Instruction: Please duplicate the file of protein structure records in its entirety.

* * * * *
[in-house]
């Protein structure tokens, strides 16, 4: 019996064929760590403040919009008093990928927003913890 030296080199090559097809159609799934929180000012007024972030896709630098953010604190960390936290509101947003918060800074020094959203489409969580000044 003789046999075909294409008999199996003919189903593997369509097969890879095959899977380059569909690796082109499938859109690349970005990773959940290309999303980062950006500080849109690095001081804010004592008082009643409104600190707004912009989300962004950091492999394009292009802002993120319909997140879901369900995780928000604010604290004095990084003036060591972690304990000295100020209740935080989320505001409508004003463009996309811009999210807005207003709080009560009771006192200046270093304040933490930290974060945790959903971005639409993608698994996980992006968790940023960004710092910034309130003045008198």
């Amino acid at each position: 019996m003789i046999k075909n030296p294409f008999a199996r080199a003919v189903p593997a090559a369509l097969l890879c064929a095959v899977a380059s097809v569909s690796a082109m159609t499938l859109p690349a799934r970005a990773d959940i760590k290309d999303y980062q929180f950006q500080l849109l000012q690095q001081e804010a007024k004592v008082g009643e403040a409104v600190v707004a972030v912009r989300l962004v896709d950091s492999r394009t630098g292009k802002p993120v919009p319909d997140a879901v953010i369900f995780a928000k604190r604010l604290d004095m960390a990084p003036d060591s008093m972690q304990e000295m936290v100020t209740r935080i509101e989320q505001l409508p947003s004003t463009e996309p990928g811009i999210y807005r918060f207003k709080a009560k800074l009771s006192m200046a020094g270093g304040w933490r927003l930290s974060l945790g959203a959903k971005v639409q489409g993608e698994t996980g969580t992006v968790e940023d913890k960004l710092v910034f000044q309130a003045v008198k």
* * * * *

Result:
[in-house]
């Protein structure tokens, strides 16, 4: 019996064929760590403040919009008093990928927003913890 030296080199090559097809159609799934929180000012007024972030896709630098953010604190960390936290509101947003918060800074020094959203489409969580000044 003789046999075909294409008999199996003919189903593997369509097969890879095959899977380059569909690796082109499938859109690349970005990773959940290309999303980062950006500080849109690095001081804010004592008082009643409104600190707004912009989300962004950091492999394009292009802002993120319909997140879901369900995780928000604010604290004095990084003036060591972690304990000295100020209740935080989320505001409508004003463009996309811009999210807005207003709080009560009771006192200046270093304040933490930290974060945790959903971005639409993608698994996980992006968790940023960004710092910034309130003045008198």
């Amino acid at each position: 019996m003789i046999k075909n030296p294409f008999a199996r080199a003919v189903p593997a090559a369509l097969l890879c064929a095959v899977a380059s097809v569909s690796a082109m159609t499938l859109p690349a799934r970005a990773d959940i760590k290309d999303y980062q929180f950006q500080l849109l000012q690095q001081e804010a007024k004592v008082g009643e403040a409104v600190v707004a972030v912009r989300l962004v896709d950091s492999r394009t630098g292009k802002p993120v919009p319909d997140a879901v953010i369900f995780a928000k604190r604010l604290d004095m960390a990084p003036d060591s008093m972690q304990e000295m936290v100020t209740r935080i509101e989320q505001l409508p947003s004003t463009e996309p990928g811009i999210y807005r918060f207003k709080a009560k800074l009771s006192m200046a020094g270093g304040w933490r927003l930290s974060l945790g959203a959903k971005v639409q489409g993608e698994t996980g969580t992006v968790e940023d913890k960004l710092v910034f000044q309130a003045v008198k």